Rusijos kariuomenės išvedimas, 1990-1993

Mokslo publikacijos / Scientific publications
Document Type:
Knyga / Book
Lietuvių kalba / Lithuanian
Rusijos kariuomenės išvedimas, 1990-1993
Publication Data:
Vilnius : Generolo J. Žemaičio Lietuvos karo akademija, 2005.
344, [2] p
Lietuvos kariuomenės istorija
Bibliografija ir asmenvardžių rodyklė.
Įvadas — Okupacinė kariuomenė Lietuvoje — Lietuvos Nepriklausomybės atkūrimas ir pirmieji žingsniai bandant išspręsti okupacinės kariuomenės buvimo Lietuvoje — Derybos dėl sovietinės (Rusijos) kariuomenės išvedimo iš Lietuvos Respublikos teritorijos bei šios kariuomenės išvedimo pradžia: Pasirengimas deryboms; Derybos su SSRS; Derybos su Rusija — Lietuvos piliečių, tarnaujančių sovietinėje kariuomenėje, problemos sprendimas — Sovietinės (Rusijos) kariuomenės buvimo Lietuvoje keliamos problemos bei jos išvedimo procesas iki išvedimo grafiko pasirašymo (1990-03-11 - 1992-09-08) — Rusijos kariuomenės karinių dalinių blokada siekiant neleisti jų papildyti naujokais — Rusijos kariuomenės organizuoto išvedimo laikotarpis: Pirmasis etapas (1992-09-08 - 12-31); Antrasis etapas (1993-01-01 - 03-31); Trečiasis etapas (1993-04-01 - 06-30); Ketvirtasis etapas (1993-07-01 - 08-31); Rusijos kariuomenės likučių išvedimas — Perimtas iš Rusijos kariuomenės turtas — Išvados — Pabaiga — Reziume — Priedai— Šaltiniai ir literatūra — Pavardžių rodyklė.
20 amžius; Austrija (Austria); Klaipėda. Klaipėdos kraštas (Klaipeda region); Prancūzija (France); Vilnius. Vilniaus kraštas (Vilnius region); Lietuva (Lithuania); Rusija (Россия; Russia; Russia; Rossija; Rusijos Federacija; Rossijskaja Federacija); Kariuomenė / Army.
Summary / Abstract:

LTReikšminiai žodžiai: Kariuomenė; Lietuvos Respublika; Okupacija; Rusijos kariuomenė; Rusijos kariuomenės išvedimas; Sovietų Sąjungos ginkluotosios pajėjos; Army; Lithuania; Occupation; Republic of Lithuania; Soviet Union Militar Forces; Withdrawal of Russian army; Withdrawal of the Russian Army; Rusija (Russia).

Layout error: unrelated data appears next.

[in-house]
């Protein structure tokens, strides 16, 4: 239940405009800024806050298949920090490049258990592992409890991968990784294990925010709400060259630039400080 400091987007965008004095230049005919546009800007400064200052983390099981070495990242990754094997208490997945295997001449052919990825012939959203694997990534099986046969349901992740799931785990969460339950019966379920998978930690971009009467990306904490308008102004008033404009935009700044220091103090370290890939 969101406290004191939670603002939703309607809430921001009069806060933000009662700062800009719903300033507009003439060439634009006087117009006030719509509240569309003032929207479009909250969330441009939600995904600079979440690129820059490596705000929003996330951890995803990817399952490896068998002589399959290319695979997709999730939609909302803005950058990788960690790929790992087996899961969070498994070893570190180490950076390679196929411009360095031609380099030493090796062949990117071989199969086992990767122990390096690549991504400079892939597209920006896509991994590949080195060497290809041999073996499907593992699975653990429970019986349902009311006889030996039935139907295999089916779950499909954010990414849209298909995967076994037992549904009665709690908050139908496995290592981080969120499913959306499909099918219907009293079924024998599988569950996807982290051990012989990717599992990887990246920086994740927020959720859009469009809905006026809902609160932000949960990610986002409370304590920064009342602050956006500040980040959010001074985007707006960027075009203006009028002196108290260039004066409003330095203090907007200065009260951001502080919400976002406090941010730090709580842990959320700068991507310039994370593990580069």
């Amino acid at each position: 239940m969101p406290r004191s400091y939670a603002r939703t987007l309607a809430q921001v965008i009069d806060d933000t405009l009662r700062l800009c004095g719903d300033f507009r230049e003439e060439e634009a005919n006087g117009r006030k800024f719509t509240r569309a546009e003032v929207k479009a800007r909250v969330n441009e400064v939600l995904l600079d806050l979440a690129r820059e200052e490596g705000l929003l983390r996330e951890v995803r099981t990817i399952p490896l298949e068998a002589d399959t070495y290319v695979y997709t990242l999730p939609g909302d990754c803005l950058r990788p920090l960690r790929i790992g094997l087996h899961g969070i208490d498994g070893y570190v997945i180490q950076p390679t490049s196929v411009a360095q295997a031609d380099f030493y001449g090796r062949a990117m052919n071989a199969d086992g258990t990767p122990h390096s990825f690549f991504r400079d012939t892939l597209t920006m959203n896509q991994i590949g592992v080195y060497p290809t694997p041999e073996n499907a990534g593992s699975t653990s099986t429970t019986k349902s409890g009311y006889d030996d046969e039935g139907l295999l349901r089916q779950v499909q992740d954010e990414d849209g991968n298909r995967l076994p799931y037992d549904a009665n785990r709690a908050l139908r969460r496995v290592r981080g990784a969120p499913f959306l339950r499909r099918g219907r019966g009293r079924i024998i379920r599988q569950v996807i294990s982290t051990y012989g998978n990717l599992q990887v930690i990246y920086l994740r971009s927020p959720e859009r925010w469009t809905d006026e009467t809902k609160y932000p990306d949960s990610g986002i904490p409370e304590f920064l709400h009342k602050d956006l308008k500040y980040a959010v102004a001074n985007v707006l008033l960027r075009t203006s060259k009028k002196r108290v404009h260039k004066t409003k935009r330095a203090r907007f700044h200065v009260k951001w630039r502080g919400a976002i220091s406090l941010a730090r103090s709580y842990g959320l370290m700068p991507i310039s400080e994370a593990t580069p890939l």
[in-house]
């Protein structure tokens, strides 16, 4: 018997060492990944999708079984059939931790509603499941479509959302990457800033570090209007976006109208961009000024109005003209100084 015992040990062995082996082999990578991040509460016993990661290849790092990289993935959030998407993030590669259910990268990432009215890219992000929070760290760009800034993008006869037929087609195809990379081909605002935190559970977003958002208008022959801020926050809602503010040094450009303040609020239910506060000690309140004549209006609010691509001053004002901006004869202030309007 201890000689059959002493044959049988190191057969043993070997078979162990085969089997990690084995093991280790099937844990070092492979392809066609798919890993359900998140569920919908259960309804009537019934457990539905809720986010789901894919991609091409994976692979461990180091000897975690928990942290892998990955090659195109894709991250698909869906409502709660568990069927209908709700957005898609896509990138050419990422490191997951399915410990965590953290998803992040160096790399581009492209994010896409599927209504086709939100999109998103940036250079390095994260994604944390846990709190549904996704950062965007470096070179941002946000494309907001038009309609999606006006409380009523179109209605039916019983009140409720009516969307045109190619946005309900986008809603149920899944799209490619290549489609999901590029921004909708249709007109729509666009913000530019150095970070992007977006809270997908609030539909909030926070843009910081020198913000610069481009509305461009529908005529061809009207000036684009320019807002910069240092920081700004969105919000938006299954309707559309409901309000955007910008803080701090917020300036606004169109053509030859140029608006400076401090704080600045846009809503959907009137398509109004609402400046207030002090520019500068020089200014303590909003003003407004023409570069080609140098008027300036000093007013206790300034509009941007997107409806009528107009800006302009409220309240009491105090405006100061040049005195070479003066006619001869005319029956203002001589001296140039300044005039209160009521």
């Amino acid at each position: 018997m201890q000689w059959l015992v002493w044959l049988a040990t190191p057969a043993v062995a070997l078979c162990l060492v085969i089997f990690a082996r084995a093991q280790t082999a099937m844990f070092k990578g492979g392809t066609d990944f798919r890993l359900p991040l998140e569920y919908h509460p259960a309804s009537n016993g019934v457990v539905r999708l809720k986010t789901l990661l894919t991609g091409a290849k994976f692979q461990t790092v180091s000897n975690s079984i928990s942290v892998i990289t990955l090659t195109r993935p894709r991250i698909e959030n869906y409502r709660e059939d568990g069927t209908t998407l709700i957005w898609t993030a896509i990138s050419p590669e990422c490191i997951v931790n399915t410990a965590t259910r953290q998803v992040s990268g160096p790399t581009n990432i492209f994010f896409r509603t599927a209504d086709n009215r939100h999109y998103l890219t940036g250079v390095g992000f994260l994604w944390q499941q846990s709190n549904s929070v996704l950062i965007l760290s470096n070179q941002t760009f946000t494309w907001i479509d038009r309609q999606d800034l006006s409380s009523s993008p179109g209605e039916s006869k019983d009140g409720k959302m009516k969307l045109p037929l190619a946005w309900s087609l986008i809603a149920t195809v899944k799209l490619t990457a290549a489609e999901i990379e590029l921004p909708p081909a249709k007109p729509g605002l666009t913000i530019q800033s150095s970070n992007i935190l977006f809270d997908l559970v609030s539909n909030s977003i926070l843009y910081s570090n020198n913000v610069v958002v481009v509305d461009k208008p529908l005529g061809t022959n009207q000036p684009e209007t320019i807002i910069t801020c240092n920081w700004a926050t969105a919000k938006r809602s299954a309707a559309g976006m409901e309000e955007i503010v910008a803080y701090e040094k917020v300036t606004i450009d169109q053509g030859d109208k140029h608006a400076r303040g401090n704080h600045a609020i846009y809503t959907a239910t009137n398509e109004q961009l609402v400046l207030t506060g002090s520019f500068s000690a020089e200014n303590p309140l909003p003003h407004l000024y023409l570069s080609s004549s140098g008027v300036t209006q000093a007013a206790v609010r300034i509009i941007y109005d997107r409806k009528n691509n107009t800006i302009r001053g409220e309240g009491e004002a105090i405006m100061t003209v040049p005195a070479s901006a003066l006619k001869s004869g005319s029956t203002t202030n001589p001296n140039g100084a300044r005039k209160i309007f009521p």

ENPolitical situation in Europe, complicated as it was, continued deteriorating in mid-forties. Inadvertent policy of the West left Hitler free hand to annex Austria. Further in Munich, September 1938, England and France yielded to Sudeten province annexation and thus paved the way for occupation of Czechoslovakia, 15 March 1939. A few days later, March 23, Klaipėda province, the guarantors for which again stood England and France, had been torn from Lithuania. The Munich plot and further development of events evidenced the policy of European politicians to direct Germany's attention eastward. Under the circumstances the USSR Government on 17 June 1939, proposed England and France to sign agreements of mutual assistance. Political and military negotiations that followed the same summer in Moscow were not productive and failed primarily because of Moscow's movements in its foreign policy. At the time in question Germany in its turn explored the possibilities of rapprochement with Mos¬ cow, and by directions of Stalin negotiations with England and France had been broken off. As a result the USSR and Germany had entered into and on 23 August 1939, concluded negotiations by signing non-aggression agreement. The agreement was a typical one, except for a secret protocol on spheres of influence in Eastern Europe. According to the protocol Baltic States, except Lithuania, had been ceded to the USSR. On 1 September 1939, after Germany's attack on Poland, World War II broke out. England and France, in response declared war on Germany, but did not render any assistance to Poland, though. Immediately on September 17, the Soviet Union launched its attack on Poland, broke down the resistance of the Polish army and occupied the country.As soon as September 28, the Soviet Union and Germany concluded another agreement on friendship and frontiers between the Soviet Union and Germany again supplemented by secret protocols. According to these protocols Lithuania, contrary to the protocol of August 23, except Užnemunė - the territory on the left bank of the river Nemunas, had fallen to the share of the Soviet Union. Given free hand Moscow immediately set to implementing "special means" provided by secret protocols. Corned by aggressive pressure Lithuania signed the "Agreement of mutual assistance and on reinstatement of Vilnius and Vilnius district to Lithuania", 10 October 1939. Following the agreement as early as November 15, the 16t h special corps, about 20,000 soviet soldiers, was stationed in Lithuania. The arrival of troops succeeded an ultimatum presented to Lithuania on 14 June 1940. Mendaciously accusing Lithuania for the breach of the agreement the Soviet side demanded that Lithuania should admit "copious enough" contingent of the Soviet Army. The Government of Lithuania pressed by the big power submitted to the ultimatum and ordered national forces against resistance. As soon as June 15, Soviet Army troops, well over 150,000 soldiers, crossed the borders of Lithuania and within 24 hours occupied the whole country. Immediately after occupation, the national army had been destroyed except a few units that were incorporated into the Red Army under the 29t h riflemen territorial corps.On the onset of the USSR-Germany war, the Red Army retreated from Lithuania but in 1944, successfully advancing westward, marched in again. This time however, Soviet occupiers took no attempts to disguise their true plans like agreements or diplomacies. Through Kremlin henchmen in the Government of the Lithuanian SSR Soviet occupiers legalised appropriation of big areas for army needs with no respect to national concerns, economic demands, environmental or whatsoever requirements. Further on the Soviet army controlled and managed the country beyond any limits. The democratically elected Supreme Council of Lithuania on March 11, 1990 re-established the independent state of Lithuania. Among major tasks of the new state was the issue of international recognition, and the presence of foreign army was the biggest hindrance on the way to recognition. The author of this work aims to look into and scrutinise the process of the withdrawal of the Soviet army from Lithuania. At the time in question the staff of the Soviet Army on the territory of Lithuania numbered to 34,6 thousand. Of them: about 7,3 thousand officers; 3,6 thousand warrant officers; 22,2 thousand soldiers and sergeants; and over 1,4 thousand cadets. There were about 1000 tanks, 180 air-crafts, and 1901 armoured cars. That made up five divisions or, in terms of arms subordination, 295 separate combat and logistic units. Moscow of course has been pursing the policy of non-recognition, and Lithuania has been exerting every effort to draw Moscow into bilateral negotiations. Despite Lithuania's effort, Moscow in June 1991 attempted military coup d'etat but Lithuania, supported by world democracies, stood firm and defended its freedom. [From the publication]